The ongoing COVID-19 pandemic has resulted in disruptions to everyday life for many, with shelter-in-place and other social distancing requirements implemented throughout the United States and around the world.
Even though many supplies, services and leisure activities have slowed down or come to a screeching halt, the one thing that has remained the same -- or even gained momentum -- is cyberespionage.
From the average citizens who encounter ransomware and malware scams via fraudulent stimulus check scams to the Defense Department-level organizations encountering attempted cyber intrusions and compromises from advanced persistent threat groups, or APT, cyber criminals and APT groups are actively working to exploit the COVID-19 pandemic.
The DoD Cyber Crime Center, located in Linthicum Heights, Maryland, serves as the operational focal point for the Defense Industrial Base Cybersecurity program. DC3 is keeping ahead of APT groups that exploit the COVID-19 pandemic in an attempt to infiltrate and exploit DIB and DOD networks. The center’s DOD-DIB Collaborative Information Sharing Environment, or DCISE, maintains close situational awareness regarding the use of COVID-19-themed social engineering and email phishing scams by cyber actors -- from criminal actors employing ransomware to more sophisticated nation-state operators conducting cyberespionage.
As the operational arm of the DIB Cybersecurity program, DCISE shares relevant information with more than 700 security-cleared defense contractors who participate in the program. It also fosters a cyber-threat information-sharing partnership with DIB participants by performing cyber analysis, offering mitigation and remediation strategies, providing best practices, conducting analyst-to-analyst exchanges and holding cyber threat-sharing meetings and technical exchanges with DIB participants.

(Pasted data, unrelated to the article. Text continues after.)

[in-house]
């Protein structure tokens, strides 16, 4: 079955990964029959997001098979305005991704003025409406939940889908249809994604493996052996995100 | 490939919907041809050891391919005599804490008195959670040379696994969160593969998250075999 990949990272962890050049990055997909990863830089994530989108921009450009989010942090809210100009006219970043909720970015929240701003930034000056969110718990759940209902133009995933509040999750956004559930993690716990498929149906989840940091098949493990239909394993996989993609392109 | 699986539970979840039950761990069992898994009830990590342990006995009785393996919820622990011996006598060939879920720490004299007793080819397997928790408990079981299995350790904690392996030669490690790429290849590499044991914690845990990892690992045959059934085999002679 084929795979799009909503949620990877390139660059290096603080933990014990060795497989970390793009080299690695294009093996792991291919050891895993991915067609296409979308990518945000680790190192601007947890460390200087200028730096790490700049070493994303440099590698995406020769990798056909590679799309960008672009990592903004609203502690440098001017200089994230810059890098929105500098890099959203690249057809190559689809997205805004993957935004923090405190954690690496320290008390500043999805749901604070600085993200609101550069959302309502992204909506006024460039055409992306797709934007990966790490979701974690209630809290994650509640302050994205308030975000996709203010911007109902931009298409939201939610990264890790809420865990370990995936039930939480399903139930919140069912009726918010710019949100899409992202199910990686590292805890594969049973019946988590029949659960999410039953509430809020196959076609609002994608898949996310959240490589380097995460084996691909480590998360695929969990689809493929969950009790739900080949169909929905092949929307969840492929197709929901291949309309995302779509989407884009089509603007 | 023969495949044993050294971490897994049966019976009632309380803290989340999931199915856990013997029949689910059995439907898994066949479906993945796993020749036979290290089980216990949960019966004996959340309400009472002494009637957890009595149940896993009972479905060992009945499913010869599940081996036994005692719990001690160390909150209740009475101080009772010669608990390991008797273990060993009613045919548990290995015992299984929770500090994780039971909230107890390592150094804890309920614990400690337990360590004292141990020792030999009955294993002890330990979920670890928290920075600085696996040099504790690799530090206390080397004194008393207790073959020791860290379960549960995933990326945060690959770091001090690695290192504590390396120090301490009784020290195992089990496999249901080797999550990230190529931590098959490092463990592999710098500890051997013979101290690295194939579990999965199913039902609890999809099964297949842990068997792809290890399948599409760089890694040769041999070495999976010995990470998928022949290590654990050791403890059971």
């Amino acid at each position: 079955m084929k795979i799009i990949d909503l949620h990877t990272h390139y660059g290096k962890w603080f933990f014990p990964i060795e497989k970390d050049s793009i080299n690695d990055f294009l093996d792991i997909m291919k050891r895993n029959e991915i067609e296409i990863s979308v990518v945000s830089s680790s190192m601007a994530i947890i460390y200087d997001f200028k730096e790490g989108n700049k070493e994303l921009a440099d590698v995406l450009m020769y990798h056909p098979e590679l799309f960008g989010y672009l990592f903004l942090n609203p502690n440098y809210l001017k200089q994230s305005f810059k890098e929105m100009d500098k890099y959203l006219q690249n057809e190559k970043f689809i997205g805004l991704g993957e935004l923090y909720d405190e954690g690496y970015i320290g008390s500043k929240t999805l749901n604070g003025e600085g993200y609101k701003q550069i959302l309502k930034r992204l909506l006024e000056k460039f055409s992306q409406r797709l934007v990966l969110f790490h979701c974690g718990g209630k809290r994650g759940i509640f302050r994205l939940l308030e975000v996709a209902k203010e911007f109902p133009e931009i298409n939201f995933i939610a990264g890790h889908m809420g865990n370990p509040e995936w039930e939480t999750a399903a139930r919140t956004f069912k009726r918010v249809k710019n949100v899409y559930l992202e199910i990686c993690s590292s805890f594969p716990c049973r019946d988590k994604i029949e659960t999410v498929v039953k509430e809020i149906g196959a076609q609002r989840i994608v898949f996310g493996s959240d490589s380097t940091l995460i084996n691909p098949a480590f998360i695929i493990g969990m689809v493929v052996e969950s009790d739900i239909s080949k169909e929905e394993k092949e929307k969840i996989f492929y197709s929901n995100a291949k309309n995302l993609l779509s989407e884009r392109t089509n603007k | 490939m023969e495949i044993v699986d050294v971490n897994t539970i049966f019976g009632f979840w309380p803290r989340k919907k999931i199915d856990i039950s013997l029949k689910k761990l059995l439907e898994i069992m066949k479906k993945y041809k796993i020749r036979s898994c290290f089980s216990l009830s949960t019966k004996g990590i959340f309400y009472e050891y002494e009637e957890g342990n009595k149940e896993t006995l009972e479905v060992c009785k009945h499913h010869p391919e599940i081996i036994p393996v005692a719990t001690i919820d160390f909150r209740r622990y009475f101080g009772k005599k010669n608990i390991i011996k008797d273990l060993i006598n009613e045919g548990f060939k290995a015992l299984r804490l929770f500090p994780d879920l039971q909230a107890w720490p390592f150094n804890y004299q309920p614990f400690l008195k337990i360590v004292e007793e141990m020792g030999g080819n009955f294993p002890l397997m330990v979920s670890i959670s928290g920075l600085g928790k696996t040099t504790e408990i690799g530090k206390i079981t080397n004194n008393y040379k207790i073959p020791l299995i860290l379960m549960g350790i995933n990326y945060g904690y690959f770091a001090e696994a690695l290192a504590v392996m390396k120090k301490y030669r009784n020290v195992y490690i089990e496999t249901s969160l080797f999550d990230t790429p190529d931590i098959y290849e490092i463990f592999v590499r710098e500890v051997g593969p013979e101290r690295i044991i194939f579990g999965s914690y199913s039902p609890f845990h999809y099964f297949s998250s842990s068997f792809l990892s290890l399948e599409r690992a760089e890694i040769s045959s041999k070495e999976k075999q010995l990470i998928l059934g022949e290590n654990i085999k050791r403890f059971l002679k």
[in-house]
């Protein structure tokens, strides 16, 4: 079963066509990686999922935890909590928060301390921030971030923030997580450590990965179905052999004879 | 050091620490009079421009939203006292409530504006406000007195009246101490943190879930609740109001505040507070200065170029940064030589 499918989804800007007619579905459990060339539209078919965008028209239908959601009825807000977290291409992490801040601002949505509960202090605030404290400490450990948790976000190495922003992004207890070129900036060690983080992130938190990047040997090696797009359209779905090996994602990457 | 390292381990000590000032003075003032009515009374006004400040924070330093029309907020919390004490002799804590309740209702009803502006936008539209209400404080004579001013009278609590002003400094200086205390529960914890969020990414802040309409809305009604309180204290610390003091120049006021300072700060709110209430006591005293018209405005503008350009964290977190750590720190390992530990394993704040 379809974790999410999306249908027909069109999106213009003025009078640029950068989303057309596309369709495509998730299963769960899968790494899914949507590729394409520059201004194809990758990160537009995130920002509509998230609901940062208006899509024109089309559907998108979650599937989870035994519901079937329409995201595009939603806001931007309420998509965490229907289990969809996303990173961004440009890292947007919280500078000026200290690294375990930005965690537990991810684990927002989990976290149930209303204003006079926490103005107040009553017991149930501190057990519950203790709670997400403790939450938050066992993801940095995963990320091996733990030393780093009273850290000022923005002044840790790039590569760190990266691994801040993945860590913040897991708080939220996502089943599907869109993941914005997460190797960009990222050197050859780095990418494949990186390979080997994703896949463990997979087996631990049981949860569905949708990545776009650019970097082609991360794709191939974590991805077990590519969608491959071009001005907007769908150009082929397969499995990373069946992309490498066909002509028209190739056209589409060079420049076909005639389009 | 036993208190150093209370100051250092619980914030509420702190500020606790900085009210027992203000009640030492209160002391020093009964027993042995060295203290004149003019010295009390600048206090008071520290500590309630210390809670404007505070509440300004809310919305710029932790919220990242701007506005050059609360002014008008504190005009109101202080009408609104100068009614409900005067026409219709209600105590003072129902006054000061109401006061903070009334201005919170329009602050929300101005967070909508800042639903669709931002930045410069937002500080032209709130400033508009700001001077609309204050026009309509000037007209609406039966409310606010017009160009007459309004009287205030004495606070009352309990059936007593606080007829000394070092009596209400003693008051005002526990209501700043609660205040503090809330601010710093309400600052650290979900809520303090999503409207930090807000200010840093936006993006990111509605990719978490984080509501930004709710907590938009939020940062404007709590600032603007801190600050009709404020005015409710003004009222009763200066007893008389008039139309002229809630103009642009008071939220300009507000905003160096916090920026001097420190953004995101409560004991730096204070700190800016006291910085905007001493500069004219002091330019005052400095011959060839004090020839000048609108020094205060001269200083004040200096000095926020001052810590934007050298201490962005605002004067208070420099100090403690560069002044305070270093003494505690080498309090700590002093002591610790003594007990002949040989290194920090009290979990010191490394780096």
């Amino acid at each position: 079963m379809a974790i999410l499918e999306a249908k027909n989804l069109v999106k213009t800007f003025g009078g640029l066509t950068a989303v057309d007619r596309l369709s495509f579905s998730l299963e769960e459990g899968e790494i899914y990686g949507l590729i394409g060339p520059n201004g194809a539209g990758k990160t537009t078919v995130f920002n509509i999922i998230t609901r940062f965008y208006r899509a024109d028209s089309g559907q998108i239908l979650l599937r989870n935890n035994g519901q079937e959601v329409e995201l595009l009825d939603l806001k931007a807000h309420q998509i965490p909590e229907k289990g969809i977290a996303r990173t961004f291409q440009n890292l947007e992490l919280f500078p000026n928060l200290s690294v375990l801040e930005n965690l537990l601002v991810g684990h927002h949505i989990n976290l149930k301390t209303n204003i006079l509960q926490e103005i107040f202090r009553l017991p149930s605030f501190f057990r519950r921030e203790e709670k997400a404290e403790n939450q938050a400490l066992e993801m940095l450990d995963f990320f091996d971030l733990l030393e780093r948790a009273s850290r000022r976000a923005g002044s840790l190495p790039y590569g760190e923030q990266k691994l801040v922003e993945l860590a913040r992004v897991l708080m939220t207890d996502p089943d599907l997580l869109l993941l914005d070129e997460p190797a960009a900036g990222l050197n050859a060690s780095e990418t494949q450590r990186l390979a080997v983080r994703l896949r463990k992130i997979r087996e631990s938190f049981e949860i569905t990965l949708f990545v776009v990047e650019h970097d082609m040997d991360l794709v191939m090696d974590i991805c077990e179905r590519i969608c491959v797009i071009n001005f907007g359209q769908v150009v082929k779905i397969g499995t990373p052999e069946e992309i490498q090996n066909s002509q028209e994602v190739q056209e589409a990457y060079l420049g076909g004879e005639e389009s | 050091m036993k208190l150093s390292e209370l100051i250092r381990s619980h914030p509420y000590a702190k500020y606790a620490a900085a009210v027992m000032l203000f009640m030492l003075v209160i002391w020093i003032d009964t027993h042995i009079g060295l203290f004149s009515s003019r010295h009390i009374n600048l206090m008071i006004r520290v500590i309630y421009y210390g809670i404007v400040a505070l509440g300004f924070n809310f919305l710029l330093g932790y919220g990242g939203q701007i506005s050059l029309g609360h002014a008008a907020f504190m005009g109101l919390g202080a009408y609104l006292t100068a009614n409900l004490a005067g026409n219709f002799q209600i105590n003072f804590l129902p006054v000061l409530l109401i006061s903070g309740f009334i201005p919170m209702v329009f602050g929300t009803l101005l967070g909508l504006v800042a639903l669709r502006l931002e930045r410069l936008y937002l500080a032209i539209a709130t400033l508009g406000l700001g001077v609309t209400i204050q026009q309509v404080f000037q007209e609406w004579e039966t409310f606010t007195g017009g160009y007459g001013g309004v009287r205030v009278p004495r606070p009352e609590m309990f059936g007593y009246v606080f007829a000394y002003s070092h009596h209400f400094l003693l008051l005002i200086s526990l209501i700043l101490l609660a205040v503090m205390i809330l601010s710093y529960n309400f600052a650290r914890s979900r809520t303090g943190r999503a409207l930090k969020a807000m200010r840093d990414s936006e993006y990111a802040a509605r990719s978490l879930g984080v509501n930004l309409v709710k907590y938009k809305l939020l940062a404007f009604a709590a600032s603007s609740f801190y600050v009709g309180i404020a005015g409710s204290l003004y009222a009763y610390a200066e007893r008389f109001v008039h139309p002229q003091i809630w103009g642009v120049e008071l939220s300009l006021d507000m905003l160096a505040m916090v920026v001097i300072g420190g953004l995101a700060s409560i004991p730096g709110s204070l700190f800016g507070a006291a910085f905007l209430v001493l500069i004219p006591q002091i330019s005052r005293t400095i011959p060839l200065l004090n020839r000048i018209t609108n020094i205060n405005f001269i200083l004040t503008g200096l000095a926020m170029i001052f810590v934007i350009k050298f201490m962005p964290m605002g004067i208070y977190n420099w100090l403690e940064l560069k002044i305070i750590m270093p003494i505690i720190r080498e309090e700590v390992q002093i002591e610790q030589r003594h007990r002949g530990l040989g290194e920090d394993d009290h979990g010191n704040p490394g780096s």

"The public-private partnership that exists between the DIB partner companies and the DOD is built upon a foundation of trust, which is vital to critical cyberthreat information sharing," said DCISE Director Krystal Covey. "This crowd-sourced threat-sharing allows for near real-time collaboration, enabling members of the partnership and U.S. government agencies to potentially detect, deter and remediate before an incident occurs or escalates."
The DCISE has processed multiple DIB reports specific to COVID-19-themed schemes during the past month. Domain masquerading is heavily used in these schemes. One partner company reported receiving an email from the Centers for Disease Control and Prevention with a link to a credential-harvesting site.
A DIB cybersecurity program voluntary partner notified DCISE in late March that a U.S. government Central Authentication Service login service was using a web service as an open redirect (proxy) to commit COVID-19 phishing.
The DIB partner requested DCISE alert the government for remediation. DCISE informed government points of contact the same day. The government entity advised March 26 that the asset in question was taken offline and an investigation was underway. The same entity also requested DIB cybersecurity program partner point-of-contact information to engage and ensure they had all relevant technical details.
"This scenario highlights that the DIB cybersecurity voluntary program provides critical communication and benefits beyond its immediate scope and mission, such as identifying issues with government information technology assets and ensuring notification to the correct government contact, even during an unprecedented pandemic," Covey said.
DCISE monitors evolving cyber activities that exploit the pandemic and will ensure the DIB partnership and the U.S. government are fully informed to better protect their respective network environments. The DCISE will continue processing all submissions from its partners and encourage maximum cyber threat collaboration during this challenging time. This type of public-private communication demonstrates DCISE and the DIB cybersecurity program’s role in protecting critical DOD assets.